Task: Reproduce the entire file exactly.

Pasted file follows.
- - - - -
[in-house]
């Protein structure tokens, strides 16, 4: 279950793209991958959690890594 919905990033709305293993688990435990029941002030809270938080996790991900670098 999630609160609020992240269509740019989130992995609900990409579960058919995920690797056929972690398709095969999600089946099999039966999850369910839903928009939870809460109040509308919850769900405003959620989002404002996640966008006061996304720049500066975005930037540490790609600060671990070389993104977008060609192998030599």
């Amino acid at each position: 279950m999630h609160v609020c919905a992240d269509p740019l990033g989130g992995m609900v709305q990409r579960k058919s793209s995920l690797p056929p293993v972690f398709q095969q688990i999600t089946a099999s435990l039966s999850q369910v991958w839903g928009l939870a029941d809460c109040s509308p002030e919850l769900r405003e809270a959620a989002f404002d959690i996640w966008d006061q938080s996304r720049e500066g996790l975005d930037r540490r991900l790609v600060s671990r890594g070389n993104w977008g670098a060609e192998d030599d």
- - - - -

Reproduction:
[in-house]
């Protein structure tokens, strides 16, 4: 279950793209991958959690890594 919905990033709305293993688990435990029941002030809270938080996790991900670098 999630609160609020992240269509740019989130992995609900990409579960058919995920690797056929972690398709095969999600089946099999039966999850369910839903928009939870809460109040509308919850769900405003959620989002404002996640966008006061996304720049500066975005930037540490790609600060671990070389993104977008060609192998030599």
């Amino acid at each position: 279950m999630h609160v609020c919905a992240d269509p740019l990033g989130g992995m609900v709305q990409r579960k058919s793209s995920l690797p056929p293993v972690f398709q095969q688990i999600t089946a099999s435990l039966s999850q369910v991958w839903g928009l939870a029941d809460c109040s509308p002030e919850l769900r405003e809270a959620a989002f404002d959690i996640w966008d006061q938080s996304r720049e500066g996790l975005d930037r540490r991900l790609v600060s671990r890594g070389n993104w977008g670098a060609e192998d030599d």